We ran across an interesting complication during an SBS 2003 to SBS 2008 migration. We run extensive checks on our SBS 2003 servers before performing migrations and this has always served us well. You may have even heard me talk on the various tasks we undertake and tests that we run. In this case we had a local client with an SBS 2003 server that we did not install. Further the previous hardware had failed causing the server to shutdown abruptly over and over again and we had imaged this SBS 2003 server onto new hardware about a year prior. Everything seemed fine with it though and the previous year had gone smoothly with this server.
We fully patched it. We defragmented the Exchange database. We ran the BPA. We updated the NIC drivers. We fixed up a journal wrap problem. We ran dcdiag to test DNS-AD integration. We ran gpupdate. We ran repadmin to test AD sync. We ran the BPA again and it told us that the server held none of the FSMO roles. !***!&*($&#*(&$*!!!!! Yikes. We verified all of them in the GUI. We verified all them using command prompt tools and it came back as holding all of the FSMO roles. Still the BPA persisted in claiming that it did not, so we postponed the migration while we gathered our thoughts. After consulting with everyone we could think of that was an expert in AD, it was concluded that if the AD itself knew that the server held the roles and all of the usual tests came back good that the BPA must be on drugs. The migration was scheduled.
We took a backup. We took an image. We mounted the image onto our virtual server. We started and finished the migration. We migrated the mailboxes, moved the data and generally progressed through the to do list smoothly. Then we noticed the event log in the SBS 2003 server. It said that a recent DC Promo was unable to complete and AD replication was halted until it finished. Sure enough when we tried to add a user as a test, the user did not sync between the servers. AD was not replicating. Testing AD pointed to a problem with the objects in the Computer OU and DNS-AD integration tests said that it was unable to find the PDC. It claimed records were missing that were not missing. Rather than turn back to an SBS 2003 server that no one was able to determine why the BPA said didn’t hold the FSMO roles, we decided our options were to press forward to try to fix the AD or create a new domain. Since everything was working, from the user perspective, we decided we had a bit of time to work on fixing AD before our 21 day migration period was up. Work began.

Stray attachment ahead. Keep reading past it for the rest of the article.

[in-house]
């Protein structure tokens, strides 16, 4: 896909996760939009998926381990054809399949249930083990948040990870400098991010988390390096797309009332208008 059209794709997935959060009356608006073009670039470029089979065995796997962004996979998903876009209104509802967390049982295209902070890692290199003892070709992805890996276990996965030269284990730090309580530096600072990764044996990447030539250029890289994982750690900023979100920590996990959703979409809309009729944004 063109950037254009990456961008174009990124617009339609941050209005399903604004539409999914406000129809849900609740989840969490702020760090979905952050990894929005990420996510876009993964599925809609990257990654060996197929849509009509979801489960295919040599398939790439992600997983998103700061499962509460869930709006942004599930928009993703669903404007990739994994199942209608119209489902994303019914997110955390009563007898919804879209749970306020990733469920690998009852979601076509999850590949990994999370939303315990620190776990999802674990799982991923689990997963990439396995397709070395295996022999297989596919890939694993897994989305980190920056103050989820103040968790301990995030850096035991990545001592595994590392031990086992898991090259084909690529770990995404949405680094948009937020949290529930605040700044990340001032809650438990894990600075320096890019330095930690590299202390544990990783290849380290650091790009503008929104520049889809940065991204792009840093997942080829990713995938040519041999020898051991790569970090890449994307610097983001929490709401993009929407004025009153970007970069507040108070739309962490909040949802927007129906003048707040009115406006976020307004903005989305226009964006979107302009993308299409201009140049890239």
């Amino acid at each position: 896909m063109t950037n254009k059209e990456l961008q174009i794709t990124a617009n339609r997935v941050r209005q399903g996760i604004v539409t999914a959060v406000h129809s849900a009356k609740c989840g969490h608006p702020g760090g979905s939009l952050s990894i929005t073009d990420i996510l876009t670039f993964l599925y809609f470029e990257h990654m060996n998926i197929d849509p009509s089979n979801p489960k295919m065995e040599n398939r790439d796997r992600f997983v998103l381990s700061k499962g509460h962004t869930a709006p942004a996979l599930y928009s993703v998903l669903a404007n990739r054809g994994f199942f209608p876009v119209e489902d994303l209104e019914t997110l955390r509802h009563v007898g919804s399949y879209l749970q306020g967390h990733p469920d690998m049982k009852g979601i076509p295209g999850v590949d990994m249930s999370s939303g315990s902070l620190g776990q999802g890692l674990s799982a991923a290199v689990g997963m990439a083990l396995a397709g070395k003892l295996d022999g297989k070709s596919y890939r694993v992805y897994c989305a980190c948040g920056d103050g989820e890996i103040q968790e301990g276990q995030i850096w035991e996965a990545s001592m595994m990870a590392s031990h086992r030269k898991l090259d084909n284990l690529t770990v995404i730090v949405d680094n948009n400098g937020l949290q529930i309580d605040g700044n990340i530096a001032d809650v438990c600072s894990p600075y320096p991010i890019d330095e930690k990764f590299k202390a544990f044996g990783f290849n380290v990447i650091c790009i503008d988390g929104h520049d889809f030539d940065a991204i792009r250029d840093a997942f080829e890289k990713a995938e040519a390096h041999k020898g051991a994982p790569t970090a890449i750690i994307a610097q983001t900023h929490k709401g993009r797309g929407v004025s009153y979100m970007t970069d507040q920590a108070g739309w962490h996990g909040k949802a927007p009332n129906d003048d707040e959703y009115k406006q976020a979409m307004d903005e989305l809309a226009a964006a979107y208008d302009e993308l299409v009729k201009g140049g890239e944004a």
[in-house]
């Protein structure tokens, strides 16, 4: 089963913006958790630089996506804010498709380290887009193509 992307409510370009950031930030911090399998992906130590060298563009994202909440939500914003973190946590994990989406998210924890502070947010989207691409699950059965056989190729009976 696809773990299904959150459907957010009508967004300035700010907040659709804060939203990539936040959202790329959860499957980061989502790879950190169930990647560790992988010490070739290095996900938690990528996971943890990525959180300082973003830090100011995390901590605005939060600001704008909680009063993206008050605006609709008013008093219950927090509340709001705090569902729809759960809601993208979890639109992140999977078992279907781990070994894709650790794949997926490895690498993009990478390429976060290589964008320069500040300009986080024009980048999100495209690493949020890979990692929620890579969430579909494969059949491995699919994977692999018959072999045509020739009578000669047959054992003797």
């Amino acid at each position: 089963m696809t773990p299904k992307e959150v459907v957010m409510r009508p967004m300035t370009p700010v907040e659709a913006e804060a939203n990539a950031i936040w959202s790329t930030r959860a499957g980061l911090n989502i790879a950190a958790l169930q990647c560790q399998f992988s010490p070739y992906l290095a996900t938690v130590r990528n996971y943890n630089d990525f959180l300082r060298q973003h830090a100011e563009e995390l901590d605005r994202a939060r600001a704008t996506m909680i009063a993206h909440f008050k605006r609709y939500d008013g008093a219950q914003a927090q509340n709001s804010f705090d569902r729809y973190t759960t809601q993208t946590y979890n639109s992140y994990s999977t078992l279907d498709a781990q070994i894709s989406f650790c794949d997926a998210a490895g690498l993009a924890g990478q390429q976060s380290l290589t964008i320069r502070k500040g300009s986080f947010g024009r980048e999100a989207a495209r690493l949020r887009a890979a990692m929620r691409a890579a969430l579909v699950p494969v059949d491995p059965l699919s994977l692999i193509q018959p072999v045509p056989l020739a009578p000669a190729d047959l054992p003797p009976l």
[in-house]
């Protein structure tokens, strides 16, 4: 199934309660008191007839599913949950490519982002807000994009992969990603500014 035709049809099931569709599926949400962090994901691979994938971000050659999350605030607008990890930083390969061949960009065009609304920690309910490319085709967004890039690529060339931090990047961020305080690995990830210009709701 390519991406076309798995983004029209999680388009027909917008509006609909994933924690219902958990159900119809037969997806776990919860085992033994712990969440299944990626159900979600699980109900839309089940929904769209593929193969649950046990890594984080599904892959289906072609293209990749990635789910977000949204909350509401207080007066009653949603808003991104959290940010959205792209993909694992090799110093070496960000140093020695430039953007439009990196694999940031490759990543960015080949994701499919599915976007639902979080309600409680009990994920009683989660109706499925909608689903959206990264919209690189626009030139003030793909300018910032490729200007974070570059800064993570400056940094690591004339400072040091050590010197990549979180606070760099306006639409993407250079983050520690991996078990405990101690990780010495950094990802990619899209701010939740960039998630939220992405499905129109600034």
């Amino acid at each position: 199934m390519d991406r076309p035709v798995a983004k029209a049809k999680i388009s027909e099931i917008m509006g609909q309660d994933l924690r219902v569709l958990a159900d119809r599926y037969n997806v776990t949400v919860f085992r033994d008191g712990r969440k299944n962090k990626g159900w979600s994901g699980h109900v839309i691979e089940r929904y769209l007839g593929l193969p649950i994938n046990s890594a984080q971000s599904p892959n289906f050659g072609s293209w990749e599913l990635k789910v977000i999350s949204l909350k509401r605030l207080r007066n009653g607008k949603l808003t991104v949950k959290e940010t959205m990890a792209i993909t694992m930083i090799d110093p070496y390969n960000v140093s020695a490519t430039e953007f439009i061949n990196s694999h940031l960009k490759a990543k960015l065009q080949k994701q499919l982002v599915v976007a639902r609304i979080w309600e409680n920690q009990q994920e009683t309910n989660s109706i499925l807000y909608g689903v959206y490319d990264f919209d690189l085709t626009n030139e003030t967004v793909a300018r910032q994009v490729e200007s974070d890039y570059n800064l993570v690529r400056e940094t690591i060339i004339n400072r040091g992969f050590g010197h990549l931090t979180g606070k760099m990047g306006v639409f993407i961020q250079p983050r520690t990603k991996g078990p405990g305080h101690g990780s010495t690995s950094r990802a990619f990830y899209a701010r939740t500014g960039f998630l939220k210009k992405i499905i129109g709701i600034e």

Moving forward with the migration we got to the point were we decided to uninstall Exchange 2003 and attempt a demotion of the SBS 2003 server. The uninstall of Exchange 2003 went along fine. However when we tried to demote the SBS 2003 server it informed us it thought it was the last replication of DNS in active directory. Hard stop.
To troubleshoot Active Directory we checked schema version on both the server and found it was set to 44. Good but we needed them to replicate with each other. So, we deleted the connection objects on both of the servers. Went into DSSITE on both servers and told it to check replication topology. Waited for some time and we got the connection object back. We forced replication and it was successful! Problem solved.
We thought, problem solved. Shortly thereafter we got a call from the client, Outlook was reporting Disconnected. A look at Exchange 2007 showed that all of the mailboxes were gone! But the good news was that the mailbox store was still the right size so we knew that they were in there. We just needed to connect to them. Exchange Command shell: get-mailboxdatabase |clean-mailboxdatabase to have all disconnect mailboxes show up in the Console then in the console, go to disconnectted mailbox, right click each mailbox and choose connect. Do this for each users mailbox and another problem solved.
Are we done yet? No, yet another issue reared it’s ugly head. Users with large mailboxes were getting a message that their mailbox was too big and they were blocked from sending or receiving email. <sigh> Look at the Mailbox size limitation in the SBS Console and it still held our settings to allows for larger mailboxes for the Standard User Role. Reapply the role. No change. Back into the Exchange Management Console we go. Here we set the mailbox size for the users directly.
No further problems have presented themselves so we believe that we have successfully migrated an SBS 2003 with AD problems over to SBS 2008. Overall it was a good learning experience for the technician involved and now we know that the BPA is never on drugs. Apparently it knows things about AD that AD doesn’t even know about itself.